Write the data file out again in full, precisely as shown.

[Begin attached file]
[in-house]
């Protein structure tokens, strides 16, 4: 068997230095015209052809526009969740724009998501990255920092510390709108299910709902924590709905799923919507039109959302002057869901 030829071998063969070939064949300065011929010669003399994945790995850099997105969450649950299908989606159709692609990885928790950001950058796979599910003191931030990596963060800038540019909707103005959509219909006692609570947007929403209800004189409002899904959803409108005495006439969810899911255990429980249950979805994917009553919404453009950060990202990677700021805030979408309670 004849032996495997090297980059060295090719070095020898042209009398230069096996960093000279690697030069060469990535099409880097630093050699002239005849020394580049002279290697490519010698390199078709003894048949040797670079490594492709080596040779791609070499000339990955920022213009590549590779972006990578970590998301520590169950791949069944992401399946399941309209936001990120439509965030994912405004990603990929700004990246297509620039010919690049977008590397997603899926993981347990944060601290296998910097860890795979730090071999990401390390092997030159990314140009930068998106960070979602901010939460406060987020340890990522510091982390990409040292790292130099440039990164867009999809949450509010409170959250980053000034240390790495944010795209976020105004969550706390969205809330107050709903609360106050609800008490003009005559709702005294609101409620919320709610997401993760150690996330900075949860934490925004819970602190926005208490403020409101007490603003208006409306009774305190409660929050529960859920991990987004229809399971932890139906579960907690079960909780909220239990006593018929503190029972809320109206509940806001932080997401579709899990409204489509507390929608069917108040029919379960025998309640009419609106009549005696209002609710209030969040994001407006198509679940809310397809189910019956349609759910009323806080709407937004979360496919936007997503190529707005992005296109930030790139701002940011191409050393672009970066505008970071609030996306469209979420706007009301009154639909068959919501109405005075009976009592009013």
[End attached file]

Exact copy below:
[in-house]
């Protein structure tokens, strides 16, 4: 068997230095015209052809526009969740724009998501990255920092510390709108299910709902924590709905799923919507039109959302002057869901 030829071998063969070939064949300065011929010669003399994945790995850099997105969450649950299908989606159709692609990885928790950001950058796979599910003191931030990596963060800038540019909707103005959509219909006692609570947007929403209800004189409002899904959803409108005495006439969810899911255990429980249950979805994917009553919404453009950060990202990677700021805030979408309670 004849032996495997090297980059060295090719070095020898042209009398230069096996960093000279690697030069060469990535099409880097630093050699002239005849020394580049002279290697490519010698390199078709003894048949040797670079490594492709080596040779791609070499000339990955920022213009590549590779972006990578970590998301520590169950791949069944992401399946399941309209936001990120439509965030994912405004990603990929700004990246297509620039010919690049977008590397997603899926993981347990944060601290296998910097860890795979730090071999990401390390092997030159990314140009930068998106960070979602901010939460406060987020340890990522510091982390990409040292790292130099440039990164867009999809949450509010409170959250980053000034240390790495944010795209976020105004969550706390969205809330107050709903609360106050609800008490003009005559709702005294609101409620919320709610997401993760150690996330900075949860934490925004819970602190926005208490403020409101007490603003208006409306009774305190409660929050529960859920991990987004229809399971932890139906579960907690079960909780909220239990006593018929503190029972809320109206509940806001932080997401579709899990409204489509507390929608069917108040029919379960025998309640009419609106009549005696209002609710209030969040994001407006198509679940809310397809189910019956349609759910009323806080709407937004979360496919936007997503190529707005992005296109930030790139701002940011191409050393672009970066505008970071609030996306469209979420706007009301009154639909068959919501109405005075009976009592009013």